Page 55 - Jewish Book Annual Volume 42

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the continuous funeral-like echo of dying . . . Out of apathy to
language, Yiddish litera tu re in America created language-
consciousness, and for a declining generation it created a beauti­
ful linguistic instrum en t.”10 The Yiddish poets o f America
helped preserve and stimulate loyalty to the Jewish people and to
Jewish religious and cultural values and ideals.
It is also in American Yiddish poetry that the awareness of indi­
viduality first surfaces in collective Jewish consciousness in
America. The Yiddish poets celebrated individuality and con­
cretized it as a major component of modern Jewish identity. Al­
though Judaism and individuality are far from incompatible, in­
dependent thought and feeling were discouraged in traditional
Jewish society. “In the congested Pale,”writes Judd L. Teller, “the
individual had, literally, not enough room in which to become a
complete and sovereign human being, and the world outside the
Pale refused to grant him any autonomy and status apart from
the group to which he belonged. Thus, it was only natural that in
the fiction produced by the writers o f such a community the indi­
vidual should possess importance only insofar as he exemplified,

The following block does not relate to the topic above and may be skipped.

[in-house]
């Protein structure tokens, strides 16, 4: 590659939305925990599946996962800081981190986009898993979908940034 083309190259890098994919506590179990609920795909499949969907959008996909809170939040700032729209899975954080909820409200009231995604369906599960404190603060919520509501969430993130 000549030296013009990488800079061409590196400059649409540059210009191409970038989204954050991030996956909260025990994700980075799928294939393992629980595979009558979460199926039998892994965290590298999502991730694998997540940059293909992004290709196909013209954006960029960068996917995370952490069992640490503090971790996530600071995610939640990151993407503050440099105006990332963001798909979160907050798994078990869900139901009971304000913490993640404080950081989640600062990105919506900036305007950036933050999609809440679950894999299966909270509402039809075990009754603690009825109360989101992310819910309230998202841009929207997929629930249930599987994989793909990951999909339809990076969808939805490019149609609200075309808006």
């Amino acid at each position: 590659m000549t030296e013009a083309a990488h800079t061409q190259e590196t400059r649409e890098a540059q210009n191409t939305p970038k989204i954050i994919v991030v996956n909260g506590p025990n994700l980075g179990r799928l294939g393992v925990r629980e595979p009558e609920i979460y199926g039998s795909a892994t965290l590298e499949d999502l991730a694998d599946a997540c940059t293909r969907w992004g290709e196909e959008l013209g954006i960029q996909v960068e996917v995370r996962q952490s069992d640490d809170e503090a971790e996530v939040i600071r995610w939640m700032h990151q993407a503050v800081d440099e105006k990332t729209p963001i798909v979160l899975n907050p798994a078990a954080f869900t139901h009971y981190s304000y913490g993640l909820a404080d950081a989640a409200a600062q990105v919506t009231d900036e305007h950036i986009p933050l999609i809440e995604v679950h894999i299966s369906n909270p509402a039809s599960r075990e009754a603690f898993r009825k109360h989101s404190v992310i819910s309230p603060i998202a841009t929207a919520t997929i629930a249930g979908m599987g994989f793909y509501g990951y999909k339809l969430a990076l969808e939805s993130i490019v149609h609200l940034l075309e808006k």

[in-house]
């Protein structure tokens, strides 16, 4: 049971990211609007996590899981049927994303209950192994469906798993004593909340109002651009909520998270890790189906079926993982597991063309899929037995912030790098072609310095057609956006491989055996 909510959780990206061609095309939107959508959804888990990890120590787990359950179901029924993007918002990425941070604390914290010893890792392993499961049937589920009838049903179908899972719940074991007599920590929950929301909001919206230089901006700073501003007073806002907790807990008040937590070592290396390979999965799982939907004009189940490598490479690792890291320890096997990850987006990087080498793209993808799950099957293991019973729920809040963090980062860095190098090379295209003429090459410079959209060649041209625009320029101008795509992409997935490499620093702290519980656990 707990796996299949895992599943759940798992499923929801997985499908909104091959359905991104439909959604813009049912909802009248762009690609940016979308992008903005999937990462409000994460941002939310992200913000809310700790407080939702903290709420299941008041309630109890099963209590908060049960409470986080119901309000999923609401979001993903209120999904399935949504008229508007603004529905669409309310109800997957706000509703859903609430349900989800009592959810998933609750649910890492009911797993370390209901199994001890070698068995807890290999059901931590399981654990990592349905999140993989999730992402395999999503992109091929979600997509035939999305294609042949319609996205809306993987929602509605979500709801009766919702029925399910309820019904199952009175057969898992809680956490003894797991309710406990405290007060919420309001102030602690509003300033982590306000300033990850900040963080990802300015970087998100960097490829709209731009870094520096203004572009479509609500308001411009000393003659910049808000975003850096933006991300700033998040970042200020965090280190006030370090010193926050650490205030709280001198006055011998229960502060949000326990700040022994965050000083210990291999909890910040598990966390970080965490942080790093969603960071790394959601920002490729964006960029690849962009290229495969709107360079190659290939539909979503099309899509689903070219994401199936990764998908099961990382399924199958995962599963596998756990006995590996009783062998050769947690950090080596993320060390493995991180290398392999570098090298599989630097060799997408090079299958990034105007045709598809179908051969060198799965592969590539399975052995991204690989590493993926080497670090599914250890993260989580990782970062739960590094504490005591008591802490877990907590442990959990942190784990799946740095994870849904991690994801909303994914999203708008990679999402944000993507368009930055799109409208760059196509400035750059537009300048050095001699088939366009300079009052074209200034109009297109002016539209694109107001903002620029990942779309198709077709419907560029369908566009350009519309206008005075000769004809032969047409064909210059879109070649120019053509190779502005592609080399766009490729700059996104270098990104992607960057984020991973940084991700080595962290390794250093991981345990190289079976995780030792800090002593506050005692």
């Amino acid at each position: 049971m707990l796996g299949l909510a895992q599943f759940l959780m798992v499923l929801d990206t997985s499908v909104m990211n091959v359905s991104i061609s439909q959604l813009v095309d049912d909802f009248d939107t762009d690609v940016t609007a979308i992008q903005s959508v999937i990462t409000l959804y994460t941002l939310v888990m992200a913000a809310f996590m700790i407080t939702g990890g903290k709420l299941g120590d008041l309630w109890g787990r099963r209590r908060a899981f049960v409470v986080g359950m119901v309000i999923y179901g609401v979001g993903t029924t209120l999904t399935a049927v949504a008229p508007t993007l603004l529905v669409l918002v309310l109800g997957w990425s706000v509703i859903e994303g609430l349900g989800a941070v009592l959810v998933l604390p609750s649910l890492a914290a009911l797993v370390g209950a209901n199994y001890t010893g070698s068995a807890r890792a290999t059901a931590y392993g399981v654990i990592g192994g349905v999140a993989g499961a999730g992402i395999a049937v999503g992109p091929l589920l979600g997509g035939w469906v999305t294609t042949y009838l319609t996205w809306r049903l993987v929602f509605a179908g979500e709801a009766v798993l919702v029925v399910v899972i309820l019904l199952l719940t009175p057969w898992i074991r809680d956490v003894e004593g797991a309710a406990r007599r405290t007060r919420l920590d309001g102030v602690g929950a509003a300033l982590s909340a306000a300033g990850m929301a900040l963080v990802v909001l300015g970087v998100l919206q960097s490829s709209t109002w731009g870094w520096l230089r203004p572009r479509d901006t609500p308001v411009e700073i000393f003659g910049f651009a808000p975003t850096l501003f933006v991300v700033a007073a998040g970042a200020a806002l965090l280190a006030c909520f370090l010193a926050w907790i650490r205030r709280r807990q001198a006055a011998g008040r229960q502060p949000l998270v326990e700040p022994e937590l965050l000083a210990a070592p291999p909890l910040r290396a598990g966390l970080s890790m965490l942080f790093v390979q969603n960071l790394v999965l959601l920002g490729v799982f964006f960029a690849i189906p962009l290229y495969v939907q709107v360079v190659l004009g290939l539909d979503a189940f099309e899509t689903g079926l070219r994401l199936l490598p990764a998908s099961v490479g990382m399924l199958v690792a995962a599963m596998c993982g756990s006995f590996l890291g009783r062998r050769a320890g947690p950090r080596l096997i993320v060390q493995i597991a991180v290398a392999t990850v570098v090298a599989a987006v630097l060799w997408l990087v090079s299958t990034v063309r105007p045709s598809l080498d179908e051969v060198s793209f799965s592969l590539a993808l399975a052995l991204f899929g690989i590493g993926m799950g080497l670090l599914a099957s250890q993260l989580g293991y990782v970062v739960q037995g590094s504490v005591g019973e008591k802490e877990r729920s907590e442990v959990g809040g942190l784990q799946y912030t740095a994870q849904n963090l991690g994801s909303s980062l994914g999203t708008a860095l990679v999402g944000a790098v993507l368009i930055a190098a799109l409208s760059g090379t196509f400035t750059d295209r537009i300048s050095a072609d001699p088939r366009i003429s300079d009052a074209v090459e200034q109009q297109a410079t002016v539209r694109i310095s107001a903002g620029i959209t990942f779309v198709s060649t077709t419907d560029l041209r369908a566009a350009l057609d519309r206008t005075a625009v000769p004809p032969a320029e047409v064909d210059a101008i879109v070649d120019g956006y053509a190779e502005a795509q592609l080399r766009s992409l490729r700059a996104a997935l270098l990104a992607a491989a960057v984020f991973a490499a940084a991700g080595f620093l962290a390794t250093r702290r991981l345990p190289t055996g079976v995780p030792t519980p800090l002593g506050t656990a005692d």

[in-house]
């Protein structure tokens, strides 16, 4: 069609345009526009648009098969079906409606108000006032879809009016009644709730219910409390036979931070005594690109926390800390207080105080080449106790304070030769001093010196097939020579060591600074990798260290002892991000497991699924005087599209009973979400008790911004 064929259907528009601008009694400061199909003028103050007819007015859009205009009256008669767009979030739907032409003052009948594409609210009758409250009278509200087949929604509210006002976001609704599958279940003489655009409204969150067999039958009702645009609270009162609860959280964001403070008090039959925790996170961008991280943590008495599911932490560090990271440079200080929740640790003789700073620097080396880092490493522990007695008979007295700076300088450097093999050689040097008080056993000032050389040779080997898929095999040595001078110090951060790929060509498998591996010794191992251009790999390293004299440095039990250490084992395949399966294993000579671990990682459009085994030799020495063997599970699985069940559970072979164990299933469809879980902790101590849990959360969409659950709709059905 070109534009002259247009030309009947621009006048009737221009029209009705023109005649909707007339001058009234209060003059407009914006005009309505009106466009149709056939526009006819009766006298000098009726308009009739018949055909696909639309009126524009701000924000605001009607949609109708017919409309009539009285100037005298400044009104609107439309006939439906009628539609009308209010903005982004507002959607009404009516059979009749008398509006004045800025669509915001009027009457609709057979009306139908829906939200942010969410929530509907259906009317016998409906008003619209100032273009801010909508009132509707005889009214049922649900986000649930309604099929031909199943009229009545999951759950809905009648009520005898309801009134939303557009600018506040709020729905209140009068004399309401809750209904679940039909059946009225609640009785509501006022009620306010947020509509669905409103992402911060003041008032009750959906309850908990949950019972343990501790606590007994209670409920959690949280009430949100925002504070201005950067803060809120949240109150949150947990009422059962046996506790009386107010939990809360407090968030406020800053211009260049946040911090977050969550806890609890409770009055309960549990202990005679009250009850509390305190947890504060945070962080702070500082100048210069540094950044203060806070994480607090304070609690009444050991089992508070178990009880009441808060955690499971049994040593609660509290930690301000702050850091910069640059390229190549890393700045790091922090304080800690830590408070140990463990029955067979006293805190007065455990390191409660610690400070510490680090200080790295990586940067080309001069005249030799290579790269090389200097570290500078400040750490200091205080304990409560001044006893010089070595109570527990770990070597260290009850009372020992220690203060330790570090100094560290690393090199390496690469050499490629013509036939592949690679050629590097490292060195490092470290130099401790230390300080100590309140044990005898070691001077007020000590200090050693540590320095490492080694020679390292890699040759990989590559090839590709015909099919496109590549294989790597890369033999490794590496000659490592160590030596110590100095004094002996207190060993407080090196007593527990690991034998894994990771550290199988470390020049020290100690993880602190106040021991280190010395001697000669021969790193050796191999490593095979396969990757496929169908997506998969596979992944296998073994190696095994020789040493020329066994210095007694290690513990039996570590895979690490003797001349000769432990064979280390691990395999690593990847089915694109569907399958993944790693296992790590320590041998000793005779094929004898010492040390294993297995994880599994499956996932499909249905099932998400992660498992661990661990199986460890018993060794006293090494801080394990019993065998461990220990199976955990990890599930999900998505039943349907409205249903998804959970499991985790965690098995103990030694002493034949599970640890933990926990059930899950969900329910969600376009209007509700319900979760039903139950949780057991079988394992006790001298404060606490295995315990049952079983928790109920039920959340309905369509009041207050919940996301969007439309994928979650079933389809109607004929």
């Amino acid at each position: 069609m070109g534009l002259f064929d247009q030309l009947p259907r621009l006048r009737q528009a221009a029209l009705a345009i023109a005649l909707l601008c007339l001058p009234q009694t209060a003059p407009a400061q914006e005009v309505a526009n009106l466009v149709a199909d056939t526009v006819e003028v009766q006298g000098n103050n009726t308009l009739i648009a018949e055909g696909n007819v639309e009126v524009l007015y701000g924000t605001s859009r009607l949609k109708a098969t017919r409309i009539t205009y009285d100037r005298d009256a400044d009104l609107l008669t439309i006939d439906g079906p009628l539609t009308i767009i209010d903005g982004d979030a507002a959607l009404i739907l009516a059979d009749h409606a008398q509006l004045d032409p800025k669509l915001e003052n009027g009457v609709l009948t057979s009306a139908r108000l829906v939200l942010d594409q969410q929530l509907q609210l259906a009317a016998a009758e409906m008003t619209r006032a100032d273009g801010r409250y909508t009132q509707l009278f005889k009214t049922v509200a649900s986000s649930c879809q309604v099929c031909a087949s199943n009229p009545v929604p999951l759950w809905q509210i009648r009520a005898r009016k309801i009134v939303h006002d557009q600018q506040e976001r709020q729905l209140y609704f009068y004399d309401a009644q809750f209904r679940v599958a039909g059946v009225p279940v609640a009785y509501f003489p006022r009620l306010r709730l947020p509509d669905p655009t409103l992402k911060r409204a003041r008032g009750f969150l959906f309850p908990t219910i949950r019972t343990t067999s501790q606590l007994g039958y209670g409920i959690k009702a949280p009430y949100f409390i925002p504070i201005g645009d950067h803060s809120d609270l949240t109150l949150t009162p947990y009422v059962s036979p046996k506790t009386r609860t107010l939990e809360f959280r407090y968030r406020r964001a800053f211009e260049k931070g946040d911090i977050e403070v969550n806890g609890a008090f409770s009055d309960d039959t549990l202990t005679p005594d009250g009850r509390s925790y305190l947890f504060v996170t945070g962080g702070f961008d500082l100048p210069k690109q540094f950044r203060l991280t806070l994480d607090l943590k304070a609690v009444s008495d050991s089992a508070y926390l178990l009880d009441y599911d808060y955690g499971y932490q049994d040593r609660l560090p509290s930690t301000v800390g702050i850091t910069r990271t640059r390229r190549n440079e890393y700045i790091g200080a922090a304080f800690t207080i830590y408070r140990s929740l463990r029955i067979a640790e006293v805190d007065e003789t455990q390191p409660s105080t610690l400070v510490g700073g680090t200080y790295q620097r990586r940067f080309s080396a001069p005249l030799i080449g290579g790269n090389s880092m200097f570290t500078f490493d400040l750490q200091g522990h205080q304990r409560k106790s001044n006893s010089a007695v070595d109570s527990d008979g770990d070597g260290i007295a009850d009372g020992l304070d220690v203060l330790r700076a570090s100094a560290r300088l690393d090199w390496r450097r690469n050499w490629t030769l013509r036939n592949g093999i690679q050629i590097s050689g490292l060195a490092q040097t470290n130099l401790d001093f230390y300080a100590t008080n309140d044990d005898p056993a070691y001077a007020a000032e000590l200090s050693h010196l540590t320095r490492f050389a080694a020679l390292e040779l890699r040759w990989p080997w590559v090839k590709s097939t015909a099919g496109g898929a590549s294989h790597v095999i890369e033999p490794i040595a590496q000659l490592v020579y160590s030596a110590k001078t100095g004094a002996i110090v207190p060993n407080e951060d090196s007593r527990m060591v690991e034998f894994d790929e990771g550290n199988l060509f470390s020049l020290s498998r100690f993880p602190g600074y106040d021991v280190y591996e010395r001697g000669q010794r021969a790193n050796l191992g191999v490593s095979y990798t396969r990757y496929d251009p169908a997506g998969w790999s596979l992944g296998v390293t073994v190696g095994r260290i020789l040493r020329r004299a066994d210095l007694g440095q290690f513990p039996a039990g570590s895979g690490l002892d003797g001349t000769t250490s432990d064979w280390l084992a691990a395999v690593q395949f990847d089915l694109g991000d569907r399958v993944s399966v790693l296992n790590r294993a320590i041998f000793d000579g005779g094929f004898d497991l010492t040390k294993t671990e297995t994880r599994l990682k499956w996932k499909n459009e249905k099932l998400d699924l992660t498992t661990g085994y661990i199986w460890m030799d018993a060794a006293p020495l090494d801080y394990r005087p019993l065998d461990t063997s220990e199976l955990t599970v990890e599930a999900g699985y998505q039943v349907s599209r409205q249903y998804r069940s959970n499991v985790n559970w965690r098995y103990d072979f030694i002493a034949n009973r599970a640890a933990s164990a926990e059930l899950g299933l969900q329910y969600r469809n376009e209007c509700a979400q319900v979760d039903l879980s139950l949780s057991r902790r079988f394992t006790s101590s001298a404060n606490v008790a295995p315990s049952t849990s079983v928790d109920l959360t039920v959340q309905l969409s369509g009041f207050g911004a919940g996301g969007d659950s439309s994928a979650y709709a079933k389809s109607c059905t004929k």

or departed from, the ‘folk’ condition.”11
Individuality is as rare in Yiddish poetry as in Yiddish fiction
until the emergence o f Edelshtat, Rosenfeld, the later Yehoash
and the
in America. In American Yiddish poetry, the mod­
ern Jewish individual
individual and
Jew comes into his
own. “The function of literature, through all its mutations,”
writes Lionel Trilling, “has been to make us aware of the particu­
larity of selves, and the high authority of the self in its quarrel
with its society and its culture. Literature is in that sense subver­
In giving voice to the emergence of the sensibilities and con­
flicts of individuality in modern Jewish life, American Yiddish
poetry has both reflected and participated in the creation o f that
individuality. The changing image of the Jewish people in Amer­
10 Jacob Glatstein,
In Tokh Genumen, Eseyen 1949-1959,
Buenos Aires, 1960, vol.
II, pp. 367-368.
11 Judd L. Teller, “Secular Hebrew and Esoteric Yiddish,”
1956, p. 545.
12 Lionel Trilling,
Beyond Culture,
New York, 1965, p. 89.